The Cyclops mountains of New Guinea are home to Sir David's Long-beaked Echidna (Zaglossus attenboroughi). These are the tiniest members of the Zaglossus genus. This species is thought to be Critically Endangered or perhaps even extinct, as no specimens have been obtained since 1961. Interactions with villagers in 2007 (and traces of digging) indicate that the animal is still alive, but scientists have yet to see one.

Western Long-beaked Echidna (Zaglossus bruijni) is the biggest living monotreme, weighing between 11-22 lb (5-10 kg). These egg-laying mammals like to reside in alpine meadows and montane forests. This animal species is classified as severely endangered. They dwell in New Guinea.

There are three orders of mammals: marsupials, placental mammals, and monotremes.

Where can you find monotremes?

Monotremes are exclusively found in Australia and New Guinea; however, there is scientific proof that they were formerly quite widespread since Monotrematum has been documented from the Paleocene of South America. The platypus and four echidna species are the only surviving monotremes.

Monotremes can only be observed in the remote regions of Australia and New Guinea since the isolation of this location is critical. Australia was located on the outskirts of Pangaea, the last supercontinent, 200 million 'years ago. The short-beaked echidna is the most abundant and prevalent of the three extant species, and it may be spotted in open heathland, woods, woodlands, scrublands, and grasslands, as well as amid plants and hollow stumps.

These egg-laying mammals may frequently seek refuge behind plants or burrow into the dirt in bad weather. Echidnas are more likely to be seen in the early morning or late evening since they avoid high temperatures. The platypus dwells in densely forested places along Australia's eastern shore, where there are freshwater creeks and streams with steep, sturdy riverbanks. These egg-laying mammals have a range that stretches from Queensland to South Australia.

All egg-laying mammals do not have teeth. There are bony plates that are present in their mouths which are used for grinding the food.

How many species of monotremes have gone extinct?

Early egg-laying monotremes were prevalent throughout Pangaea but became extinct when more evolved mammals took over in other geographical areas.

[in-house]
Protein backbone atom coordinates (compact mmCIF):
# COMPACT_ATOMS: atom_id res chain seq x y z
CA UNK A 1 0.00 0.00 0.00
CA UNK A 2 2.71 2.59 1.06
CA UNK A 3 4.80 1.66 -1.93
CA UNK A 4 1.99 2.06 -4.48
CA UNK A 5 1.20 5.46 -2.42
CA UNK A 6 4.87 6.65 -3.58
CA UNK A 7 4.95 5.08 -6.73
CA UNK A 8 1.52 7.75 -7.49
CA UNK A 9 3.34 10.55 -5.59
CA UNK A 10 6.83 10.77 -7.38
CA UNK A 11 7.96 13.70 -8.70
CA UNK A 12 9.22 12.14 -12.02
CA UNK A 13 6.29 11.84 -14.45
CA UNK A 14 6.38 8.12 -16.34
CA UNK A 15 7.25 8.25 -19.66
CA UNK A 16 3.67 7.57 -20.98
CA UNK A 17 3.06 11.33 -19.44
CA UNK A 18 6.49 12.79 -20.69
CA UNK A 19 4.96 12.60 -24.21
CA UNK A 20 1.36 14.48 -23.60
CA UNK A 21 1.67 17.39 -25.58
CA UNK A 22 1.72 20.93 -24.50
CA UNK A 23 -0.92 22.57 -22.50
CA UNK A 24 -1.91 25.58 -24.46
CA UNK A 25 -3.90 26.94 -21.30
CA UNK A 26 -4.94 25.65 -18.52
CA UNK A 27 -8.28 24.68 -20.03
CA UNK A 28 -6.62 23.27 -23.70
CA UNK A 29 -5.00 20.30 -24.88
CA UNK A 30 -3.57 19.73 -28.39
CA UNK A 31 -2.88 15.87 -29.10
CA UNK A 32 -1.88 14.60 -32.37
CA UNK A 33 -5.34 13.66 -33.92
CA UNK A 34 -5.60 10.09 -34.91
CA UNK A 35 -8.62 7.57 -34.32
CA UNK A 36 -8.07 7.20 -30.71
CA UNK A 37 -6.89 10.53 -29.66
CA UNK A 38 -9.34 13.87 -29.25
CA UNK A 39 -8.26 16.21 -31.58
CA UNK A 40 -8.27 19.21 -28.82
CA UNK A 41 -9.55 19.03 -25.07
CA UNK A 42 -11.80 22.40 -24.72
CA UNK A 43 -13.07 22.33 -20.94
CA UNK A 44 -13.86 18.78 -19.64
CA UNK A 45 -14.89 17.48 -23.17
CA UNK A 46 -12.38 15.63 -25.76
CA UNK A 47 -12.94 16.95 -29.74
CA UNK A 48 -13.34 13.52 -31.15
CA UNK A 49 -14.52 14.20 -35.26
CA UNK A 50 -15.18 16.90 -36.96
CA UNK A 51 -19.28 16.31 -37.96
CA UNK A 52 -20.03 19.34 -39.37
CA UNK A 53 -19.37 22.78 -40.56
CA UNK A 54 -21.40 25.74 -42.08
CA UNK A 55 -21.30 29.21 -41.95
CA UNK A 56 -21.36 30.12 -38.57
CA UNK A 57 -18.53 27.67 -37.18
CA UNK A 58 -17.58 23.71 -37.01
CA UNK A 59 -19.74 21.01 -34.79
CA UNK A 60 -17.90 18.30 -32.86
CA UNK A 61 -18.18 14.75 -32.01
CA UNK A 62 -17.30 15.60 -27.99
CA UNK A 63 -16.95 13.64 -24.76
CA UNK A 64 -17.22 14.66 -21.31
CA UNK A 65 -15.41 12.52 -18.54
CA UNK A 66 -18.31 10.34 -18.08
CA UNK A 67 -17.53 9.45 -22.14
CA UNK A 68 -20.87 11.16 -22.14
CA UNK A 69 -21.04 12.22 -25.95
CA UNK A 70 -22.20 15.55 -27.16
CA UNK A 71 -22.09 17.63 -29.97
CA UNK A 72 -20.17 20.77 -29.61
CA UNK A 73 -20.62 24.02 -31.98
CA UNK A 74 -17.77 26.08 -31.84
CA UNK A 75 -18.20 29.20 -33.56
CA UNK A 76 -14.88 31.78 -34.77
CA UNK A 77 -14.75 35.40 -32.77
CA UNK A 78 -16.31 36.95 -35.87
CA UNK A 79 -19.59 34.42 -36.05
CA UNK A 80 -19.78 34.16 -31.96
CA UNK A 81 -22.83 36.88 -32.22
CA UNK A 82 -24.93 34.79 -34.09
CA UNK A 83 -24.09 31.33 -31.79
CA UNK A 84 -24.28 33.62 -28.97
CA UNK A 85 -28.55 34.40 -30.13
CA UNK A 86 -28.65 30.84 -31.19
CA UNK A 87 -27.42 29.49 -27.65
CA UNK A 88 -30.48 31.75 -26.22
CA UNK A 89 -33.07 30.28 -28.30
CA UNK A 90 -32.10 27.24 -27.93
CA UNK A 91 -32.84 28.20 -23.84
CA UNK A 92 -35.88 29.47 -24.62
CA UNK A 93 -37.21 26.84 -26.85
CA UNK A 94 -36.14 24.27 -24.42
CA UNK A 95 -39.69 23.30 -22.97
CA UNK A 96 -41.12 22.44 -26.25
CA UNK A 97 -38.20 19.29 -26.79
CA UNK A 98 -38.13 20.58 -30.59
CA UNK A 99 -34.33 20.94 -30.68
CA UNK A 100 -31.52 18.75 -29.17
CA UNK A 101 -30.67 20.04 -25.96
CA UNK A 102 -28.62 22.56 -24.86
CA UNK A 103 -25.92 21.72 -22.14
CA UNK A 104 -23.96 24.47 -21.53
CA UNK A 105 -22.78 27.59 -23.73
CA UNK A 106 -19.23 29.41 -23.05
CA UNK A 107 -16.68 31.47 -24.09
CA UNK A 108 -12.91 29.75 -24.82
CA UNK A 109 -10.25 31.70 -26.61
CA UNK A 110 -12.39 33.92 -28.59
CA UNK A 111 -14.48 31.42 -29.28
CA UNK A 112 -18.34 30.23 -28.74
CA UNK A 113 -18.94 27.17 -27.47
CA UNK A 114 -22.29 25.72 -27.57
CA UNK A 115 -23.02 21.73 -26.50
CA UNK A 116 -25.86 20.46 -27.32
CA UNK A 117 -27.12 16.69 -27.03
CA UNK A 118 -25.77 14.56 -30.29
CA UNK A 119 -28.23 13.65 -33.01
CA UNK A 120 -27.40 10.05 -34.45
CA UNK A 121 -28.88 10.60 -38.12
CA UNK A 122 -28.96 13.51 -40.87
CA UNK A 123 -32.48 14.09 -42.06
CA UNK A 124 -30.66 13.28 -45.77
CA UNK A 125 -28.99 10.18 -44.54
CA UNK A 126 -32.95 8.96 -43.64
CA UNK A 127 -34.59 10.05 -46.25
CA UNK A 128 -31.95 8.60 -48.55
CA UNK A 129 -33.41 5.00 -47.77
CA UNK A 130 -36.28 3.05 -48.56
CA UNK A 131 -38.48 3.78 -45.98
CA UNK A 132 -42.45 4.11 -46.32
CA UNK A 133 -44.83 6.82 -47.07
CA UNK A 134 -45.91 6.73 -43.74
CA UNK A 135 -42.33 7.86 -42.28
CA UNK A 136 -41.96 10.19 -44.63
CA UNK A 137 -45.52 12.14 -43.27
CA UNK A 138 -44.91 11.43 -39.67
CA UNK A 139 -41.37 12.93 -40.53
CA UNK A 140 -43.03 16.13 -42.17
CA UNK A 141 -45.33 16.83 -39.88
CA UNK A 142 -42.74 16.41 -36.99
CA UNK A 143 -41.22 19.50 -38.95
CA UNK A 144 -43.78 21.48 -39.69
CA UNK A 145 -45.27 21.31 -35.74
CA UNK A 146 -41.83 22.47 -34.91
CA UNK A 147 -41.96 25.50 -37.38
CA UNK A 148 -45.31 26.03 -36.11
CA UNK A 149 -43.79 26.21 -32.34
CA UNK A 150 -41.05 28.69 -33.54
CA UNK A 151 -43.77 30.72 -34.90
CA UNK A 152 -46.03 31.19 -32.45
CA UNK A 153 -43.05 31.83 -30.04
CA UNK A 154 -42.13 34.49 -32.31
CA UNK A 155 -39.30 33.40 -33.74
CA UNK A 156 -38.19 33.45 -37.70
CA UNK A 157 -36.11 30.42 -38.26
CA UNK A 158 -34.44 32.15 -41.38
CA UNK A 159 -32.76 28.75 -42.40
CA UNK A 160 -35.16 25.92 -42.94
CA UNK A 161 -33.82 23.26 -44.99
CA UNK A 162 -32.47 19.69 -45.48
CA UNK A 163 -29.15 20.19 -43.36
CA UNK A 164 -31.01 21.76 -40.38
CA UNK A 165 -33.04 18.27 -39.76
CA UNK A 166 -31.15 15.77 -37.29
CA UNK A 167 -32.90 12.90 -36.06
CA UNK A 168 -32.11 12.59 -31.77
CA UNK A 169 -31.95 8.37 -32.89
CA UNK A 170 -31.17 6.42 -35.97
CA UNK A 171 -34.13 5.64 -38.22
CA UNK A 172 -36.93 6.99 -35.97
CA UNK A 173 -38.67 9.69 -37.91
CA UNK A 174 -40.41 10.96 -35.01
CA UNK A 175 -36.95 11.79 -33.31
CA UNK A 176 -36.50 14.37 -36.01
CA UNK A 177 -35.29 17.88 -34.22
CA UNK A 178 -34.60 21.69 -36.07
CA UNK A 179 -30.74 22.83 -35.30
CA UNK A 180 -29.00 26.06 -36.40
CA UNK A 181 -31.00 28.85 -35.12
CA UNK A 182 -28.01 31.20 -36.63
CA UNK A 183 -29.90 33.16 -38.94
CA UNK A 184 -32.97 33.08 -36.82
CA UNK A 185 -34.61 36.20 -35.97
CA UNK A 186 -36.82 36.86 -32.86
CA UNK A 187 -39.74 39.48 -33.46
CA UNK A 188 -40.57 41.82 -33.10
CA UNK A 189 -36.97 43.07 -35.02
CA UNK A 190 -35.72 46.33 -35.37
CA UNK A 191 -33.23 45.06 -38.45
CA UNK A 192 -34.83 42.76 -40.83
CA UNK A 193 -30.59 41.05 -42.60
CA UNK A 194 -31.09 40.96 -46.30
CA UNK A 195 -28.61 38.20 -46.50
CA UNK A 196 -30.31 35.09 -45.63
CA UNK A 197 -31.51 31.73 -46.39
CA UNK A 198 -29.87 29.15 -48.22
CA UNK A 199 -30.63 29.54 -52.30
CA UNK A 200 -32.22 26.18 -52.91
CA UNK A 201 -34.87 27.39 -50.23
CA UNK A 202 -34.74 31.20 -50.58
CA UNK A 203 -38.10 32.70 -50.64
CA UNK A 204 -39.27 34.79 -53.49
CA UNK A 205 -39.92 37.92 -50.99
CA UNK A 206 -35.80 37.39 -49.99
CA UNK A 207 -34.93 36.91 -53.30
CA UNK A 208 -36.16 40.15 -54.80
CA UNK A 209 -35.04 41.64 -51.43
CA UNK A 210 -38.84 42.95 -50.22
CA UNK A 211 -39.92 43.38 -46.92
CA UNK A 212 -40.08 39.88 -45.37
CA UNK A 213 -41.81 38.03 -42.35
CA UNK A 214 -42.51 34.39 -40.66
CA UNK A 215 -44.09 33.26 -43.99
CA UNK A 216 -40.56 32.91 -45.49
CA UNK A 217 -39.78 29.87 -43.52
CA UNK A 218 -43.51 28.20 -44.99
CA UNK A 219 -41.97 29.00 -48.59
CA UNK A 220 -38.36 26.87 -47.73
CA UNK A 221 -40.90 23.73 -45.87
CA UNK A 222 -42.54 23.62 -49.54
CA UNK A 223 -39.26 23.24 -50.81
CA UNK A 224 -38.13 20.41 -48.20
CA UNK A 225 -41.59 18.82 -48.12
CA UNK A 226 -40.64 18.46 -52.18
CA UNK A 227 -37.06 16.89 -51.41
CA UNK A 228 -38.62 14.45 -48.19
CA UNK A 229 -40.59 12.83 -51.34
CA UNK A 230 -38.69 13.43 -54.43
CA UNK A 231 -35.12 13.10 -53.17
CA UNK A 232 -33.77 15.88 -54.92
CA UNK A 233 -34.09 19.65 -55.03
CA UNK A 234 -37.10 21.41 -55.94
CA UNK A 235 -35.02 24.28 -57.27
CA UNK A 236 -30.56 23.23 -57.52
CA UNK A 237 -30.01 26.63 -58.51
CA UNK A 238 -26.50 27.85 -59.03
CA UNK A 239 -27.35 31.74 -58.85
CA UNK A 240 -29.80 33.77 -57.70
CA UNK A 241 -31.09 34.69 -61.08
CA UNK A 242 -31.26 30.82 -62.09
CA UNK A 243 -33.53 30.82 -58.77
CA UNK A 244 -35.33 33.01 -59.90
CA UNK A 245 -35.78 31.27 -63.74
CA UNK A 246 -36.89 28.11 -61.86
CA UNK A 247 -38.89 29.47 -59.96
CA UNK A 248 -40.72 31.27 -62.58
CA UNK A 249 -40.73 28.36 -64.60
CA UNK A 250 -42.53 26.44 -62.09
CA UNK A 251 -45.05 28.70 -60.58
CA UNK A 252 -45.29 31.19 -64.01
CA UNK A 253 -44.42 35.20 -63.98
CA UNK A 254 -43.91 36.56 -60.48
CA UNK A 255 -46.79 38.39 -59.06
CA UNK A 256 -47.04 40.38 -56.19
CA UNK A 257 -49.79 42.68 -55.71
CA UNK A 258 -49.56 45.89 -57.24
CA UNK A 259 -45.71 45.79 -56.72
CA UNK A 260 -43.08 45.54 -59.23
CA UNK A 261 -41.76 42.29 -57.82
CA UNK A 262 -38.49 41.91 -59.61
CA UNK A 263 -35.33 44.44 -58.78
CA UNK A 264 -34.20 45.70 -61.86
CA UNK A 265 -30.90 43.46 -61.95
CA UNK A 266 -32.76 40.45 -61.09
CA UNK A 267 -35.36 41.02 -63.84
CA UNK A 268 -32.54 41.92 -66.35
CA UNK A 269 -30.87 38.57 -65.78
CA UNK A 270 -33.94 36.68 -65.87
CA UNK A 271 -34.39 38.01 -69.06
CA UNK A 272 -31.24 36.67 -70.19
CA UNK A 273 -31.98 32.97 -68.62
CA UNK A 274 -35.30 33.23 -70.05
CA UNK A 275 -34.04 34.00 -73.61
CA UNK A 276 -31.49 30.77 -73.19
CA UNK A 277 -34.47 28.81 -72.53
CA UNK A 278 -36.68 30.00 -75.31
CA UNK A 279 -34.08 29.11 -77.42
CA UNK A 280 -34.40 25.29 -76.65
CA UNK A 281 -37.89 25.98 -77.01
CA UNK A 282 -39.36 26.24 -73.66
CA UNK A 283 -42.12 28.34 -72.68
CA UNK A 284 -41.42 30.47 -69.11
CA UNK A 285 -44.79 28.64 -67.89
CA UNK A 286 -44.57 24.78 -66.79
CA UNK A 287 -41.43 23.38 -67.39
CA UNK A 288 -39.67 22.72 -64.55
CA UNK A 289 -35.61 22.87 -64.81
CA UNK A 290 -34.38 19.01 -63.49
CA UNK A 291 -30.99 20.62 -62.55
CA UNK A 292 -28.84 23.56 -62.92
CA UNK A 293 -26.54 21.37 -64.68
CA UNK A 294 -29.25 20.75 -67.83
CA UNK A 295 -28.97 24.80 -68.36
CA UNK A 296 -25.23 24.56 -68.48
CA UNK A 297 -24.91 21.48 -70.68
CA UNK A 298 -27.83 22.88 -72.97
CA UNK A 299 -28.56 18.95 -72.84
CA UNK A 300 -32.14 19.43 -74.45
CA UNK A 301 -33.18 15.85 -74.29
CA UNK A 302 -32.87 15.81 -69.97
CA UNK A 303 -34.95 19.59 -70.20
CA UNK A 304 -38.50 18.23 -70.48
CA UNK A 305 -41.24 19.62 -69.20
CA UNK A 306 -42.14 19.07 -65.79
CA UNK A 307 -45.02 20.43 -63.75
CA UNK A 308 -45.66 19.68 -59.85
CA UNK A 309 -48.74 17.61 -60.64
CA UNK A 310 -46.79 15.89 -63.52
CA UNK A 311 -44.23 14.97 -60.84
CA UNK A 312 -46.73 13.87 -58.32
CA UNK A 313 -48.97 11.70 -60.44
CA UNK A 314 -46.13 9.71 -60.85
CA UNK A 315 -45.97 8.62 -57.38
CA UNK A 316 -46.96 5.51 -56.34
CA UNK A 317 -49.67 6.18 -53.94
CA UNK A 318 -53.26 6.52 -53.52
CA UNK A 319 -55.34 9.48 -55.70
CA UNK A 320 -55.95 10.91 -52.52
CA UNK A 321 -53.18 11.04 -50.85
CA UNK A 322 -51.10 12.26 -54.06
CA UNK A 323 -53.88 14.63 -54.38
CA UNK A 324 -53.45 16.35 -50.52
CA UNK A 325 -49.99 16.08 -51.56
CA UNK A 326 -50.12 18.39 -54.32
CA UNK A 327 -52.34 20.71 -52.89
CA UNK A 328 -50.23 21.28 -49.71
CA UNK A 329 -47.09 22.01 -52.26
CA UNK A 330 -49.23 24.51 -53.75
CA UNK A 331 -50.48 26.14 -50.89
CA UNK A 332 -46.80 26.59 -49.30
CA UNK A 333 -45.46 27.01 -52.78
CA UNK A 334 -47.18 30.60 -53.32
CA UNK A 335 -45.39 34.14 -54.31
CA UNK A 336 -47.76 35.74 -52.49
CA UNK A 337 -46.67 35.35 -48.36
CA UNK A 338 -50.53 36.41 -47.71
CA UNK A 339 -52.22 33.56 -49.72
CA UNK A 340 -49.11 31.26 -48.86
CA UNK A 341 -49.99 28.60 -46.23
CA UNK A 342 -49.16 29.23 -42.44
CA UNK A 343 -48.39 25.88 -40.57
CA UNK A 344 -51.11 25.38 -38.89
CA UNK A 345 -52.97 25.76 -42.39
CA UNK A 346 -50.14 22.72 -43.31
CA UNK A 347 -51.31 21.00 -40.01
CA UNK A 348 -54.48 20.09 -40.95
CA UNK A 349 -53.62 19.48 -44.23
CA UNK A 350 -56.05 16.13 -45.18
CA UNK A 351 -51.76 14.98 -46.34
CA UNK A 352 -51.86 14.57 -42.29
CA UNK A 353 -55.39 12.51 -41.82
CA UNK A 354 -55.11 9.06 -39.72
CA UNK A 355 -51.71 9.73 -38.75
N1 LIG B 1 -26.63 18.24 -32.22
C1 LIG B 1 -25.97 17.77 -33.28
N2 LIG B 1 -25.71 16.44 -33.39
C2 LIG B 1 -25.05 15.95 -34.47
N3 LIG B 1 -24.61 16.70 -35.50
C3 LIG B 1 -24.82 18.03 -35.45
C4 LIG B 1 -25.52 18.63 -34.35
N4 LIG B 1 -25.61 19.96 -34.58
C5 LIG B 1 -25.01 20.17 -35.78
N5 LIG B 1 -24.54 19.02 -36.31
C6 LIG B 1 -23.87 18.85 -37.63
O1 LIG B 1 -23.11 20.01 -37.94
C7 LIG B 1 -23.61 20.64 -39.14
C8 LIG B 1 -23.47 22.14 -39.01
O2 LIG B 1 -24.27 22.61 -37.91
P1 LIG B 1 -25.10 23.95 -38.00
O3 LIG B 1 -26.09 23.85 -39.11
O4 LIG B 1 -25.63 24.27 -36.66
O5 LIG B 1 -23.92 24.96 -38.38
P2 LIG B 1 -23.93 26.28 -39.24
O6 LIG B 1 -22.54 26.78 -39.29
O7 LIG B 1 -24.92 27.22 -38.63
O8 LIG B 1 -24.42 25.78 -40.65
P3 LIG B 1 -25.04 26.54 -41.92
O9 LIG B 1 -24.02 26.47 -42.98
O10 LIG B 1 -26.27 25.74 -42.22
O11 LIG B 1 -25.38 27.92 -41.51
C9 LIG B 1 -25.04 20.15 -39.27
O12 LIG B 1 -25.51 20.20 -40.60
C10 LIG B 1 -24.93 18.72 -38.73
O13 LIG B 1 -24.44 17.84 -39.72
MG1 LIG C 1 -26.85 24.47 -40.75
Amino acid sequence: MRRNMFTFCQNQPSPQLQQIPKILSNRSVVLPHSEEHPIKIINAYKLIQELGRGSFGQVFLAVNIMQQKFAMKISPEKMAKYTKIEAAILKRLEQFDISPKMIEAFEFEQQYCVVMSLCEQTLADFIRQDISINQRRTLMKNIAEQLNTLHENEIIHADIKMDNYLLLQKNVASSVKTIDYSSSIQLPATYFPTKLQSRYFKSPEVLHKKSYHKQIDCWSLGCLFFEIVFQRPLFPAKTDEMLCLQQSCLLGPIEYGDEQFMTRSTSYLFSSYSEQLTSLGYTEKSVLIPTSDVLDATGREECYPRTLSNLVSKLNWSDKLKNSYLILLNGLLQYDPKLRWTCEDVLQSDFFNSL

Australia and New Guinea, on the other hand, split off before more evolved mammals arrived; therefore, monotremes persisted. Large echidnas like Zaglossus hacketti, which measured 3.3 ft ( 1 m) in length and 1.65 ft (0.5 m) in height, were among the extinct monotremes.

When did the monotremes go extinct?

Australia had a monotreme and marsupial fauna as diversified as the placental faunas of other continents until about the end of the last glacial period.

Many species were extinct during the Late Pleistocene. In terms of the number of species lost, this loss was equivalent to extinctions on other continents. For instance, whereas only 15 genera existed in Australia compared to 32 in North America, Australia's number of extinct species is about 60 compared to 51 in North America.

Here at Kidadl, we have carefully created many interesting family-friendly facts for everyone to enjoy! If you liked our suggestions for 81 fun facts about mammals that lay eggs that will shock you, then why not take a look at is a penguin a mammal or are whales mammals?

Hemant Oswal
Written By
Hemant Oswal

<p>With global experience in marketing and business development, Hemant is a seasoned professional with a unique perspective. He holds a Bachelor's degree in Commerce from the University of Delhi and a Master's degree in Marketing from The University of Adelaide in Australia. Hemant's work in China, Hong Kong, and Dubai has honed his skills and provided valuable experience. He broadens his understanding of the world through reading non-fiction books and watching documentaries.</p>

Read The Disclaimer

Was this article helpful?